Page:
Boston Red Sox CEO and president Larry Lucchino defended the Red Sox sellout streak. The Boston sellout mark stands at over 850 games. Lucchino noted that the controversy over the streak, which started in May 2003 and is the longest in MLB history, is a matter of definition.
Lucchino appeared on WEEI Radio’s Dennis and Callahan show Thursday morning and spent a long time discussing what is a much-lauded record. Many, including the Boston Globe, have said that the streak is bogus.
Lucchino explained that the Globe is defining sellout in a very different way, saying, “We’re battling definitions. Their definition is a literal one, and that every possible seat must be sold.” Then he noted, “And the operating definition that was here for years and years and was here long before we got here, and it’s in place for most Major League baseball teams, although there are some variations, but most baseball teams define a sellout as when you have more people in the ballpark, because you’ve sold more tickets and distributed more tickets than there are seats.”
I guess that makes sense. The problem is the word “sellout” indicates that every seat has been “sold,” and with the Red Sox that is not true. Many seats are given away each and every game. Plus, some seats…real seats it turns out…are not necessarily sold in these “sellouts” even though they are made available to the public. He said that a lot of people take pride in the record and that includes the Red Sox fans.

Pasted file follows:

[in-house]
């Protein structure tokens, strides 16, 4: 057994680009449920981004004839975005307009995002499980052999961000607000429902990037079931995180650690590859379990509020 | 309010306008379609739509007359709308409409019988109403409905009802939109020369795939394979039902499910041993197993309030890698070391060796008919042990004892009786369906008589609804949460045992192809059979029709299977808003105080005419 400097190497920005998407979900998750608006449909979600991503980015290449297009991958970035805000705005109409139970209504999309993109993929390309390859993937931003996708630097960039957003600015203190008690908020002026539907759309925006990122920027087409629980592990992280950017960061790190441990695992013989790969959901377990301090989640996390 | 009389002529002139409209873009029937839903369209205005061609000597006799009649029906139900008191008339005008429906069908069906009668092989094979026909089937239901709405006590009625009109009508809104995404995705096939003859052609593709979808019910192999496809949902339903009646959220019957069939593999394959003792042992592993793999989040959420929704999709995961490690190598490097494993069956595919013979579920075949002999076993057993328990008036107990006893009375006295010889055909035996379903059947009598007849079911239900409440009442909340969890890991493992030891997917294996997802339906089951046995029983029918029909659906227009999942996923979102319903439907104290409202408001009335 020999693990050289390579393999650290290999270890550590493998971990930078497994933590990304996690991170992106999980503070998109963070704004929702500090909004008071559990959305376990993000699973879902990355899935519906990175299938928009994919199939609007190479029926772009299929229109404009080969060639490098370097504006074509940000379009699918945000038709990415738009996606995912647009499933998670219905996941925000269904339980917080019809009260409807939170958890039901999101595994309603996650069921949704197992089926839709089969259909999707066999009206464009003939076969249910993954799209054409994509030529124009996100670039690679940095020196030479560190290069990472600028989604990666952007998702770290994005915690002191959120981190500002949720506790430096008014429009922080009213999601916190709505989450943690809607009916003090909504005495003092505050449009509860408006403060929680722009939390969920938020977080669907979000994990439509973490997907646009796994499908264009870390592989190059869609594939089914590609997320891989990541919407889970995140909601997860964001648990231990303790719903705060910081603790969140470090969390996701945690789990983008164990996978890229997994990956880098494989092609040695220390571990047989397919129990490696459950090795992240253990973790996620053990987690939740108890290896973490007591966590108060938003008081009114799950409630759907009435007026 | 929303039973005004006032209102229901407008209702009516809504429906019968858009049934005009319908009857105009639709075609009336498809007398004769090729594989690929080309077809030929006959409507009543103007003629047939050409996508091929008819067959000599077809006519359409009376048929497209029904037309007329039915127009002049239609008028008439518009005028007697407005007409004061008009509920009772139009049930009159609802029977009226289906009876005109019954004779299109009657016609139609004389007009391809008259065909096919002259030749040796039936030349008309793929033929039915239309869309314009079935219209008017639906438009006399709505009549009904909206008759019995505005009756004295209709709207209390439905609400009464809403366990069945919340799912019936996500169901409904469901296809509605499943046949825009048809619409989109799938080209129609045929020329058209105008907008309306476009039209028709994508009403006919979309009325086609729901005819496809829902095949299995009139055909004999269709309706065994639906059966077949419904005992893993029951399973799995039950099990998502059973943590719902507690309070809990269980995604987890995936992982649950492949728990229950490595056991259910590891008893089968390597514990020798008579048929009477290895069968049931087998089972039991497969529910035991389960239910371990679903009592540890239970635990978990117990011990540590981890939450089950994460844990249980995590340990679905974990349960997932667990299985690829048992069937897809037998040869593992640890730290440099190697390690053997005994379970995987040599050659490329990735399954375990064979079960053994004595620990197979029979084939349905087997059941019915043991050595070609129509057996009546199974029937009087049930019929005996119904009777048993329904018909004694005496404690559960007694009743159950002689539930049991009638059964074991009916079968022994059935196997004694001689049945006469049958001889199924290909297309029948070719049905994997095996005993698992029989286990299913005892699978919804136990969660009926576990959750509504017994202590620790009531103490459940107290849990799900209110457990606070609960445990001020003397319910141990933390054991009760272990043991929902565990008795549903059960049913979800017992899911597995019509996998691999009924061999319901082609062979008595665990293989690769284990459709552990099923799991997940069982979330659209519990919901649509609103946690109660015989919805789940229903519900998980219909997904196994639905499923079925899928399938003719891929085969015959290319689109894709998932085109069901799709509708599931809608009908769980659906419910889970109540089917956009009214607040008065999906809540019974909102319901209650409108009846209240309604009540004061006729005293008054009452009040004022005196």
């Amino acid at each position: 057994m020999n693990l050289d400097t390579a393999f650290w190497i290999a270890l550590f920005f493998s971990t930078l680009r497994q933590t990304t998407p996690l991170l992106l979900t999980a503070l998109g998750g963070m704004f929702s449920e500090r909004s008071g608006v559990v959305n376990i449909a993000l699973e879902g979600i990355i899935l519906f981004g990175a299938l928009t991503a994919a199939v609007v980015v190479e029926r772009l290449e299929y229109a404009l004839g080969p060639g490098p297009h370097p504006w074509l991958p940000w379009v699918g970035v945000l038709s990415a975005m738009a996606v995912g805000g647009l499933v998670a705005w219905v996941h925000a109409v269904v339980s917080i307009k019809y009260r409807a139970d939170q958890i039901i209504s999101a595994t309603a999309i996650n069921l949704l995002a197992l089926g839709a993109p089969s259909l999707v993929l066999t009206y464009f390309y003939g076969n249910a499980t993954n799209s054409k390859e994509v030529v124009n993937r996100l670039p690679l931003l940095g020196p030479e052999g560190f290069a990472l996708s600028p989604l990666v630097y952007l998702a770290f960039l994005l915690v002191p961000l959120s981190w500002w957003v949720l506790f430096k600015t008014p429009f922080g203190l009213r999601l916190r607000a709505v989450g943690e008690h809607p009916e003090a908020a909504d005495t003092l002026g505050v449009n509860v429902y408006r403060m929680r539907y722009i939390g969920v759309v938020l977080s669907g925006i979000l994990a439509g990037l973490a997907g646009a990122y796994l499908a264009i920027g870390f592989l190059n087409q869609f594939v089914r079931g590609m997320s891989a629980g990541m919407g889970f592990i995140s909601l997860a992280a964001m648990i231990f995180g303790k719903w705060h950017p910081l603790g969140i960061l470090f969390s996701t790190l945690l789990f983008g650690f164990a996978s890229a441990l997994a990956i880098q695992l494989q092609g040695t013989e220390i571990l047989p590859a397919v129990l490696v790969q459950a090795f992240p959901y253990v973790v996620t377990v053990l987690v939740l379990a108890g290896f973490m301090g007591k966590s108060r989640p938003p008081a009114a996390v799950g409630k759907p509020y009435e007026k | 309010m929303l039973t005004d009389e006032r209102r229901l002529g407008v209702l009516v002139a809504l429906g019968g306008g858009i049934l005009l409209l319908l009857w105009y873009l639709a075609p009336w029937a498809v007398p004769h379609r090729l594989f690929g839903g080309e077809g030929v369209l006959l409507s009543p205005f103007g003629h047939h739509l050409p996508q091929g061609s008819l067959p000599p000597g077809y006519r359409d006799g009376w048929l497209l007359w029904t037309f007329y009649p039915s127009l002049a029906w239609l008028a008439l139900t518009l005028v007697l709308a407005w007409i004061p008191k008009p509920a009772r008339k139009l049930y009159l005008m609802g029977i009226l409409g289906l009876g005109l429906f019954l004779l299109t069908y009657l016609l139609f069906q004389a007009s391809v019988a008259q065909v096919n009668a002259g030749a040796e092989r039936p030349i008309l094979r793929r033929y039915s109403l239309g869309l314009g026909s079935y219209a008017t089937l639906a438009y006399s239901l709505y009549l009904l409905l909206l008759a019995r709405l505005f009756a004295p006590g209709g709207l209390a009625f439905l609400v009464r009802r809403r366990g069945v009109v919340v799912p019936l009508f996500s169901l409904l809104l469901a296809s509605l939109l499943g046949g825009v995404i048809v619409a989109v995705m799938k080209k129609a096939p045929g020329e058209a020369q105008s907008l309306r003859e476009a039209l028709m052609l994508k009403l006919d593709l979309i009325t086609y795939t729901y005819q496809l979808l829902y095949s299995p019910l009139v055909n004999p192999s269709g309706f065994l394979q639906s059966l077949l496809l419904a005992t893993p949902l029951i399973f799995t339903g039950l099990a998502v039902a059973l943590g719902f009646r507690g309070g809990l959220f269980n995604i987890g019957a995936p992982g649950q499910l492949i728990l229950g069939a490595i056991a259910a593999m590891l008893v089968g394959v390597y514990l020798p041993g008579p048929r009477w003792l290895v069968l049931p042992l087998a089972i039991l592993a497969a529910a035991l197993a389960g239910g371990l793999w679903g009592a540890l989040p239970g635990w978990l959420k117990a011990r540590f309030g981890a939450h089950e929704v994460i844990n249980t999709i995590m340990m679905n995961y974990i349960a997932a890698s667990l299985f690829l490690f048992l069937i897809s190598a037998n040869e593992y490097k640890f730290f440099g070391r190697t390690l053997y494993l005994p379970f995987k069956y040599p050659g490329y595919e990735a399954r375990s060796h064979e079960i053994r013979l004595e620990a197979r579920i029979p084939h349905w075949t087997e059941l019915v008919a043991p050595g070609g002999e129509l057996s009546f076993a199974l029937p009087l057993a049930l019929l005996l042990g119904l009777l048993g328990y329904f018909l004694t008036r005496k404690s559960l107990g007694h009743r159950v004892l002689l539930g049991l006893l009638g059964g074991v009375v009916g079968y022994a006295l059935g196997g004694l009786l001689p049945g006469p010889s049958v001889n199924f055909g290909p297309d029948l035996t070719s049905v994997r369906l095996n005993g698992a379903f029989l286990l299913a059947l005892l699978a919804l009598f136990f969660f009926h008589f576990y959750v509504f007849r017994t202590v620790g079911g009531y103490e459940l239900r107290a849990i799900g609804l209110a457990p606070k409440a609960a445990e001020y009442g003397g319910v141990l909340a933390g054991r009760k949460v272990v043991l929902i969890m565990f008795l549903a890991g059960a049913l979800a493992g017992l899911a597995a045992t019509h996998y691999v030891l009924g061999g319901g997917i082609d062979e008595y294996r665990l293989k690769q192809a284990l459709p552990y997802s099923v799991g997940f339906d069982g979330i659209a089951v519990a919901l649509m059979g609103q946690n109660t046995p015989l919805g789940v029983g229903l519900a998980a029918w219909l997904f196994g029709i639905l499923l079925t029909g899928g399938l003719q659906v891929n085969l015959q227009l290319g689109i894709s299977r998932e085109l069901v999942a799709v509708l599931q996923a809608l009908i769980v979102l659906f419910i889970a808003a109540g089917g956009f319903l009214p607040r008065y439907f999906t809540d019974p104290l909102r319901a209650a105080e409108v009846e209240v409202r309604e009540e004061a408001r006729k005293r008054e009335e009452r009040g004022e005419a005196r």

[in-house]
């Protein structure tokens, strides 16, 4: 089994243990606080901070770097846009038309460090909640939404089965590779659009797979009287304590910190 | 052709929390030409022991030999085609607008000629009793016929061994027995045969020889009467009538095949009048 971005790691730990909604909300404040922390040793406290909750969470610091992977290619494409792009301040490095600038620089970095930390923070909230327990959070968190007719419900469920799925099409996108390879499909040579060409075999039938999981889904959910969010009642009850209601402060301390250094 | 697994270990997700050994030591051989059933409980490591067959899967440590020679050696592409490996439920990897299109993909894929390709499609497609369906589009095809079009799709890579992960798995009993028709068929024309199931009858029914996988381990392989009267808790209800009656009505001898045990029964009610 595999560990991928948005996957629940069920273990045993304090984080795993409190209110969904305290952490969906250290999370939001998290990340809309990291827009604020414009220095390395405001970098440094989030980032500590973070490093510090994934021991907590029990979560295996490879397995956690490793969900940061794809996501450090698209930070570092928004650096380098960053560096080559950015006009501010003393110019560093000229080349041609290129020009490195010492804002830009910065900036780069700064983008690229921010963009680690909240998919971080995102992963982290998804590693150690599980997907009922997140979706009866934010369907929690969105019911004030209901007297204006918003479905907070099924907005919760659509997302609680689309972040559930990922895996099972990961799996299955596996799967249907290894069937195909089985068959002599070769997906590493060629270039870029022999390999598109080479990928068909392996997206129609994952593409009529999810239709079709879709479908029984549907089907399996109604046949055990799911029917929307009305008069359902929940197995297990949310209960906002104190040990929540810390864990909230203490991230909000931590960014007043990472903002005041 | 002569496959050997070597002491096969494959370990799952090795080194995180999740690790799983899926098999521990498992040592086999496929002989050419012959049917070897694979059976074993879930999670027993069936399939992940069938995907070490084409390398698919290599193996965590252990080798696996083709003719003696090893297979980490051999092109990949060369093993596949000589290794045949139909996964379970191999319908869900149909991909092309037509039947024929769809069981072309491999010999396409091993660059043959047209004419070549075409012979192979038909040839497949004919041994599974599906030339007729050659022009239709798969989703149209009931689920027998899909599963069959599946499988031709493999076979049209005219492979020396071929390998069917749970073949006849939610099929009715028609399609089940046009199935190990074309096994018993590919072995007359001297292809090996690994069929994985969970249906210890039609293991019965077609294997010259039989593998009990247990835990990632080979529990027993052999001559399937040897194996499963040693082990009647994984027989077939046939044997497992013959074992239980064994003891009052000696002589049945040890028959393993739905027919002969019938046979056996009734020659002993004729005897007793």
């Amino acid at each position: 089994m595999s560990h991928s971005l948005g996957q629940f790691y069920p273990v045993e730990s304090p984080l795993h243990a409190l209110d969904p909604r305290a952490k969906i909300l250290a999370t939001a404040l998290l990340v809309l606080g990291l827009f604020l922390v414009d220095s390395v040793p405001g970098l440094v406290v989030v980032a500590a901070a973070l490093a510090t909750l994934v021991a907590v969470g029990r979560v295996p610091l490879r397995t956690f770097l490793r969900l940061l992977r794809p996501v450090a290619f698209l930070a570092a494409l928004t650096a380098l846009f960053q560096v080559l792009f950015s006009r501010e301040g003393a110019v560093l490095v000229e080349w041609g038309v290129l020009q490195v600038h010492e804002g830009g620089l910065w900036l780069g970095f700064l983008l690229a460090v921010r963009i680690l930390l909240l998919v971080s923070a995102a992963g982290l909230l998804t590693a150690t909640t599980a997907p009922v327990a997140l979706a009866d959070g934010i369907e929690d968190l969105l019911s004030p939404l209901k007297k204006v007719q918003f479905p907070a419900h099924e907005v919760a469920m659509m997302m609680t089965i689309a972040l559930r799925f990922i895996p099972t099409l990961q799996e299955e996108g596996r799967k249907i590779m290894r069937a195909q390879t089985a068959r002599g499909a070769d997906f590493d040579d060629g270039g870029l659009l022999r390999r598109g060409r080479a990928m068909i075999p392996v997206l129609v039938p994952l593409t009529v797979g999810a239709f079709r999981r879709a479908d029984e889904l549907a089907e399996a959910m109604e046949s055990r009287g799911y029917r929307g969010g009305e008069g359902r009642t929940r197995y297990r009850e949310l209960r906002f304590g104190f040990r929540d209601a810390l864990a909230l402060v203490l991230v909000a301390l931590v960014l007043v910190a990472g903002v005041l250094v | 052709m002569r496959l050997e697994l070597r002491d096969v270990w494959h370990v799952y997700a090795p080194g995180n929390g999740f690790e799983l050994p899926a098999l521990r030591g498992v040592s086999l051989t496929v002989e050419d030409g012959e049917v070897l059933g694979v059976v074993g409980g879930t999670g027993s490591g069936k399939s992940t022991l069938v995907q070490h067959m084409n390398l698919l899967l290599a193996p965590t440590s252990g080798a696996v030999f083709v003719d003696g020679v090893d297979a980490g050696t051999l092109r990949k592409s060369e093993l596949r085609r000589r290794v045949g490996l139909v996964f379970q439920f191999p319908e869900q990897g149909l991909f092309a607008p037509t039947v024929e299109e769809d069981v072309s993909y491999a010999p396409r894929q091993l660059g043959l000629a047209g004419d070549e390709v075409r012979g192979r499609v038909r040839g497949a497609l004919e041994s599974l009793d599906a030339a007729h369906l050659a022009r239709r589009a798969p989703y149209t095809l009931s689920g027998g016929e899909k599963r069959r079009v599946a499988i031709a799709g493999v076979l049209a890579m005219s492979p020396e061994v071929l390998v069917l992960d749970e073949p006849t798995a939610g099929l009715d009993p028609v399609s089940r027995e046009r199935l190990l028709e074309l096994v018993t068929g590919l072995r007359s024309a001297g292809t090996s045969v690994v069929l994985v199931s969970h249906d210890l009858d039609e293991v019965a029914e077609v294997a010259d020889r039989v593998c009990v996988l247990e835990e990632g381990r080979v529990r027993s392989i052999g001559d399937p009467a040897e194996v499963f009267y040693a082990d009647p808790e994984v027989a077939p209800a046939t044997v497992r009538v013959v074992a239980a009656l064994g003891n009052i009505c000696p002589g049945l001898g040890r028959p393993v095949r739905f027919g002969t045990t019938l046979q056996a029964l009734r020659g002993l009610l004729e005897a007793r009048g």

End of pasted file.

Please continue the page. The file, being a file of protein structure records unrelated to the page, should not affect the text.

Lucchino claimed, “You can quibble that there are some seats behind the post that didn’t get sold. Yeah, well there are several people in standing room instead. “ The CEO also offered some figures, noting, ”We’ve averaged 37,600 people, somewhere around there. That’s an average for every game this year. You can quibble about definitions, ‘Is this a sellout? Is that a sellout?’ But that’s an extraordinarily consistent record.”
It is an amazing mark. But the question seems to be is it really a sellout “record” or have the Red Sox used some steroid induced numbers to create the illusion of a record? I guess you know things are bad for an organization when they have to defend just about every aspect of the franchise including a supposed sellout streak.
Some good news for fans was also heard on the radio show, as Lucchino said ticket prices for next season should remain stable.
He said, “My sense is that there’s not a lot of compelling reasons to increase ticket prices. I think you’ll see some changes in terms of an approach to ticket selling for next year.”
The Red Sox have one of the highest ticket prices in MLB, but it’s doubtful after a 2011 season where they tanked in the playoffs and this season where they simply tanked, that fans would stand for an increase in prices. The fact is the Red Sox must put a real winner on the field before they can ever think of raising prices.